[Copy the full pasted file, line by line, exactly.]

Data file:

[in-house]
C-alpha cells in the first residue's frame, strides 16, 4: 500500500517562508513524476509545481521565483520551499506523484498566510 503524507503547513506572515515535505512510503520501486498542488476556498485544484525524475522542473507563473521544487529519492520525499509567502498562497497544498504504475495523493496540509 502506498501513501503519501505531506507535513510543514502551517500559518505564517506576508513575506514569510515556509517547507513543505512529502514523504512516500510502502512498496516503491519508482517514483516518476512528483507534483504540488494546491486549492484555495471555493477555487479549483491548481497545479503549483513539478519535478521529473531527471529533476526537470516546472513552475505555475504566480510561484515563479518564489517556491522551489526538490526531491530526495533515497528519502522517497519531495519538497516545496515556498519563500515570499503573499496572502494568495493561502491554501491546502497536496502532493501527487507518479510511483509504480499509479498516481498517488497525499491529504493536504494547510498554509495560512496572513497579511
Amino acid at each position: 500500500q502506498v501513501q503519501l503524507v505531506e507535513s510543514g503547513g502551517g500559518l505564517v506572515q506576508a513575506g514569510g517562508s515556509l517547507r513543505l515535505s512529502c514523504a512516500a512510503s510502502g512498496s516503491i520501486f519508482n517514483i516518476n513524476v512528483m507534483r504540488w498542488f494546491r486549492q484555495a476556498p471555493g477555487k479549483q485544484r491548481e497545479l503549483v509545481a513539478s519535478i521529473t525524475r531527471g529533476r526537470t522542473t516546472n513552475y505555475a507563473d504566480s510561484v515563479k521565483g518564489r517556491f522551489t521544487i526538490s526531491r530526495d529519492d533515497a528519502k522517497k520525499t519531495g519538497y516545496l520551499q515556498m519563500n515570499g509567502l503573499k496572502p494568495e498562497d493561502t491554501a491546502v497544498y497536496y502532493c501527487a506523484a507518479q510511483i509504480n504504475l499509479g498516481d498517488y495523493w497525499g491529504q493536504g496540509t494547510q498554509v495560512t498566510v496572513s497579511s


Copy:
[in-house]
C-alpha cells in the first residue's frame, strides 16, 4: 500500500517562508513524476509545481521565483520551499506523484498566510 503524507503547513506572515515535505512510503520501486498542488476556498485544484525524475522542473507563473521544487529519492520525499509567502498562497497544498504504475495523493496540509 502506498501513501503519501505531506507535513510543514502551517500559518505564517506576508513575506514569510515556509517547507513543505512529502514523504512516500510502502512498496516503491519508482517514483516518476512528483507534483504540488494546491486549492484555495471555493477555487479549483491548481497545479503549483513539478519535478521529473531527471529533476526537470516546472513552475505555475504566480510561484515563479518564489517556491522551489526538490526531491530526495533515497528519502522517497519531495519538497516545496515556498519563500515570499503573499496572502494568495493561502491554501491546502497536496502532493501527487507518479510511483509504480499509479498516481498517488497525499491529504493536504494547510498554509495560512496572513497579511
Amino acid at each position: 500500500q502506498v501513501q503519501l503524507v505531506e507535513s510543514g503547513g502551517g500559518l505564517v506572515q506576508a513575506g514569510g517562508s515556509l517547507r513543505l515535505s512529502c514523504a512516500a512510503s510502502g512498496s516503491i520501486f519508482n517514483i516518476n513524476v512528483m507534483r504540488w498542488f494546491r486549492q484555495a476556498p471555493g477555487k479549483q485544484r491548481e497545479l503549483v509545481a513539478s519535478i521529473t525524475r531527471g529533476r526537470t522542473t516546472n513552475y505555475a507563473d504566480s510561484v515563479k521565483g518564489r517556491f522551489t521544487i526538490s526531491r530526495d529519492d533515497a528519502k522517497k520525499t519531495g519538497y516545496l520551499q515556498m519563500n515570499g509567502l503573499k496572502p494568495e498562497d493561502t491554501a491546502v497544498y497536496y502532493c501527487a506523484a507518479q510511483i509504480n504504475l499509479g498516481d498517488y495523493w497525499g491529504q493536504g496540509t494547510q498554509v495560512t498566510v496572513s497579511s